A locally calibrated, late glacial Be-10 production rate from a low-latitude, high-altitude site in the Peruvian Andes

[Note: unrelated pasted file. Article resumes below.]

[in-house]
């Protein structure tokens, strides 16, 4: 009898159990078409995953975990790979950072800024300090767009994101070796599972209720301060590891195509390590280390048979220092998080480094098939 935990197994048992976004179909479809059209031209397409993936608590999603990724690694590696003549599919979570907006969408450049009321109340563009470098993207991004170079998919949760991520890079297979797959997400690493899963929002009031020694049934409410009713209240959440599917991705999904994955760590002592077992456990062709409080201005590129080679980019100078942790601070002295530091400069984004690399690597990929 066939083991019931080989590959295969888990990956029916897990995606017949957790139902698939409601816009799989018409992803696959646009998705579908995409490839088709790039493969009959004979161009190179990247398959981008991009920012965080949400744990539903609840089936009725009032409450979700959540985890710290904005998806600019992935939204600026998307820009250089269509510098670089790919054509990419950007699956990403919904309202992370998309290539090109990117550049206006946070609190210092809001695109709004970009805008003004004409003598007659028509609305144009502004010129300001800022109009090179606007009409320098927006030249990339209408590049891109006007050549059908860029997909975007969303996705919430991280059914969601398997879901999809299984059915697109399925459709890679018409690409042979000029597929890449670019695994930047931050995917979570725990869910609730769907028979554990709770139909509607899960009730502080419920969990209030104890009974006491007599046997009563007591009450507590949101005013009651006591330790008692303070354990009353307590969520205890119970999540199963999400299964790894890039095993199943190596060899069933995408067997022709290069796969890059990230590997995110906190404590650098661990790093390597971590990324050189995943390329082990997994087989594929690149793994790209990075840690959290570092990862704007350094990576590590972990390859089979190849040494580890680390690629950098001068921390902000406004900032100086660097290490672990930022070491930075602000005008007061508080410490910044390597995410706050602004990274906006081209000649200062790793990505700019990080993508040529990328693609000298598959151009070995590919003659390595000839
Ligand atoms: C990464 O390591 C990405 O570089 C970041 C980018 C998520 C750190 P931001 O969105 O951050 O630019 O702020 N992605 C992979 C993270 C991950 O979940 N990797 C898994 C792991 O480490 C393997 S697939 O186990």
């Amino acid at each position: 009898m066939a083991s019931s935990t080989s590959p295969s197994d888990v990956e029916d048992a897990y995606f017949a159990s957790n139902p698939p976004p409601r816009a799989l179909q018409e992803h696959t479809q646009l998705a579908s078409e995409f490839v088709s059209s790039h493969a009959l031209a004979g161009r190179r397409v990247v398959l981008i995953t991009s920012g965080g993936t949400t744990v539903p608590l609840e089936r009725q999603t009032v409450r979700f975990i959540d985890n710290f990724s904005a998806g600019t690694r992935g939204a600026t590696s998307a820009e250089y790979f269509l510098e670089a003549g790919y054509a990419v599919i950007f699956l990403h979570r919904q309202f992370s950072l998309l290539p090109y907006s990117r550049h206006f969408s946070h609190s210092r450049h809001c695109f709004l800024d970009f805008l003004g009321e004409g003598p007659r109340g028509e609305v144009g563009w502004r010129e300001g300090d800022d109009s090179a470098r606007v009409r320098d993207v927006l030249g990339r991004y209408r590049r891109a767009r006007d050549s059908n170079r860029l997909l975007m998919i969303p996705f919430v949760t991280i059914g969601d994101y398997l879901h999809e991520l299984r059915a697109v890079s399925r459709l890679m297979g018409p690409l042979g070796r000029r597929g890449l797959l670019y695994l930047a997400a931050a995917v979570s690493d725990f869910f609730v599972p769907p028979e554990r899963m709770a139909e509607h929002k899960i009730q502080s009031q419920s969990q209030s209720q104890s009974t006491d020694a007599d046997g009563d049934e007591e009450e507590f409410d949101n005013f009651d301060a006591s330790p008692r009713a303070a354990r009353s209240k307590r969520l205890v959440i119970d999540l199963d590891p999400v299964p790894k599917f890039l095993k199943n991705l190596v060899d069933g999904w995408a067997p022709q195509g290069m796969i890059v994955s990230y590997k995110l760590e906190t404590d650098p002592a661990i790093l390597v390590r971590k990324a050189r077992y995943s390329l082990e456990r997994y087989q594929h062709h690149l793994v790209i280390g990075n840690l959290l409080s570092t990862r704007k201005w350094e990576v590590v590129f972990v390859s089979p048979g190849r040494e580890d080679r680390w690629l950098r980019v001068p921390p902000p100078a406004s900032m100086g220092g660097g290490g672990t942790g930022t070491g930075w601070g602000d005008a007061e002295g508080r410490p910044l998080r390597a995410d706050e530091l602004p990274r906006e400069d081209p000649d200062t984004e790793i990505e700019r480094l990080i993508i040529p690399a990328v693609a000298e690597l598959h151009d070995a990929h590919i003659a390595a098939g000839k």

Well-dated records of tropical glacier fluctuations are essential for developing hypotheses and testing proposed mechanisms for past climate changes. Since organic material for radiocarbon dating is typically scarce in low-latitude, high-altitude environments, surface exposure-age dating, based on the measurement of in situ produced cosmogenic nuclides, provides much of the chronologic information on tropical glacier moraines. Here, we present a locally calibrated Be-10 production rate for a low-latitude, high-altitude site near Quelccaya Ice Cap (similar to 13.95 degrees S, 70.89 degrees W, 4857 m asl) in the southeastern Peruvian Andes. Using an independent age (12.35 +0.2, -0.02 ka) of the late glacial Huancane Ha moraines based on thirty-four bracketing radiocarbon ages and twelve Be-10 concentrations of boulders on the moraines, we determine a local production rate of 43.28 +/- 2.69 atoms gram(-1) year (at g(-1) yr(-1)). Reference Be-10 production rates (i.e., production rates by neutron spallation appropriate for sea-level, high-latitude sites) range from 3.97 +/- 0.09 to 3.78 +/- 0.09 at g(-1) yr(-1), determined using scaling after Lal (1991) and Stone (2000) and depending on our assumed boulder surface erosion rate. Since our boulder surface erosion rate estimate is a minimum value, these reference production rates are also minimum values. A secondary control site on the Huancane Mb moraines suggests that the Be-10 production rates are at least as low as, or possibly lower than, those derived from the Huancane Ha moraines. These sea-level, high-latitude production rates are at least 11-15% lower than values derived using the traditional global calibration dataset, and they are also lower than those derived from the late glacial Breque moraine in the Cordillera Blanca of Peru. However, our sea-level, high-latitude production rates agree well with recently published, locally calibrated production rates from the Arctic, New Zealand, and Patagonia. The production rates presented here should be used to calculate Be-10 exposure ages in low-latitude, high-altitude locations, particularly in the tropical Andes, and should improve the ability to compare the results of studies using Be-10 exposure-age dating with other chronological data. (C) 2013 Elsevier B.V. All rights reserved.